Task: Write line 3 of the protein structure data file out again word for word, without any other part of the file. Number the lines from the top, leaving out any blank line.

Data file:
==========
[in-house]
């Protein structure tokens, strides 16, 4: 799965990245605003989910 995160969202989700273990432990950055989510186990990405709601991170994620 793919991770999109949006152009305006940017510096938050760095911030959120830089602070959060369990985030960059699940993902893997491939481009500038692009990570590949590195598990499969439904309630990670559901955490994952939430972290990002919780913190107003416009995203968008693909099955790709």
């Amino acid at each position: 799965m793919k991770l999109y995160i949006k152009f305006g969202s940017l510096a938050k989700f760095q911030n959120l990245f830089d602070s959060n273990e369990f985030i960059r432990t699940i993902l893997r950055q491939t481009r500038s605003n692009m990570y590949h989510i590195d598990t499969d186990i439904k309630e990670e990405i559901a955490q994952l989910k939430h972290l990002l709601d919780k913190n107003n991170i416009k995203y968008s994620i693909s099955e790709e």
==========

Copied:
């Amino acid at each position: 799965m793919k991770l999109y995160i949006k152009f305006g969202s940017l510096a938050k989700f760095q911030n959120l990245f830089d602070s959060n273990e369990f985030i960059r432990t699940i993902l893997r950055q491939t481009r500038s605003n692009m990570y590949h989510i590195d598990t499969d186990i439904k309630e990670e990405i559901a955490q994952l989910k939430h972290l990002l709601d919780k913190n107003n991170i416009k995203y968008s994620i693909s099955e790709e």